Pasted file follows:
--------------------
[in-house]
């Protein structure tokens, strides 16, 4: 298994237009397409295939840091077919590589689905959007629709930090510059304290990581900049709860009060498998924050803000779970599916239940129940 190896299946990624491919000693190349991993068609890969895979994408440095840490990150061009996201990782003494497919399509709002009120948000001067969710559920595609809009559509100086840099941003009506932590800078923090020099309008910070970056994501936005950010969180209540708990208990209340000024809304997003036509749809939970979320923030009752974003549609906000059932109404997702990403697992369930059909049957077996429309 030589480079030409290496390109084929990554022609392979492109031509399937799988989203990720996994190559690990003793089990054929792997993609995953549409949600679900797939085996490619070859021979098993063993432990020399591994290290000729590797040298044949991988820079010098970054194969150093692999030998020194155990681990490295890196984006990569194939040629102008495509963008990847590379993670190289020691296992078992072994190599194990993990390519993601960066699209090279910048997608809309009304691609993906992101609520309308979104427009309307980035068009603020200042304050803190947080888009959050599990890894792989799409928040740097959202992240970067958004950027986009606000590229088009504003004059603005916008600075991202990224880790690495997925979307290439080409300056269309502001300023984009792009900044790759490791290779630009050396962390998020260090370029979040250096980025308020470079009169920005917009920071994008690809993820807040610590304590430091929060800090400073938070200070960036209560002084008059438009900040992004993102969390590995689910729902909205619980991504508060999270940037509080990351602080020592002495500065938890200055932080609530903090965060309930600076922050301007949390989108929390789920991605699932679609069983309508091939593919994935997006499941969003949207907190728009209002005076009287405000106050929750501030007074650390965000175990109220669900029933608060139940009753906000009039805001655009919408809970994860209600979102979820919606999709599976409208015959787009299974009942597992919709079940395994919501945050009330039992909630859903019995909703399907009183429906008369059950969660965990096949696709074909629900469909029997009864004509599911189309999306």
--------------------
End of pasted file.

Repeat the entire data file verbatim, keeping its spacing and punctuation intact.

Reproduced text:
[in-house]
């Protein structure tokens, strides 16, 4: 298994237009397409295939840091077919590589689905959007629709930090510059304290990581900049709860009060498998924050803000779970599916239940129940 190896299946990624491919000693190349991993068609890969895979994408440095840490990150061009996201990782003494497919399509709002009120948000001067969710559920595609809009559509100086840099941003009506932590800078923090020099309008910070970056994501936005950010969180209540708990208990209340000024809304997003036509749809939970979320923030009752974003549609906000059932109404997702990403697992369930059909049957077996429309 030589480079030409290496390109084929990554022609392979492109031509399937799988989203990720996994190559690990003793089990054929792997993609995953549409949600679900797939085996490619070859021979098993063993432990020399591994290290000729590797040298044949991988820079010098970054194969150093692999030998020194155990681990490295890196984006990569194939040629102008495509963008990847590379993670190289020691296992078992072994190599194990993990390519993601960066699209090279910048997608809309009304691609993906992101609520309308979104427009309307980035068009603020200042304050803190947080888009959050599990890894792989799409928040740097959202992240970067958004950027986009606000590229088009504003004059603005916008600075991202990224880790690495997925979307290439080409300056269309502001300023984009792009900044790759490791290779630009050396962390998020260090370029979040250096980025308020470079009169920005917009920071994008690809993820807040610590304590430091929060800090400073938070200070960036209560002084008059438009900040992004993102969390590995689910729902909205619980991504508060999270940037509080990351602080020592002495500065938890200055932080609530903090965060309930600076922050301007949390989108929390789920991605699932679609069983309508091939593919994935997006499941969003949207907190728009209002005076009287405000106050929750501030007074650390965000175990109220669900029933608060139940009753906000009039805001655009919408809970994860209600979102979820919606999709599976409208015959787009299974009942597992919709079940395994919501945050009330039992909630859903019995909703399907009183429906008369059950969660965990096949696709074909629900469909029997009864004509599911189309999306």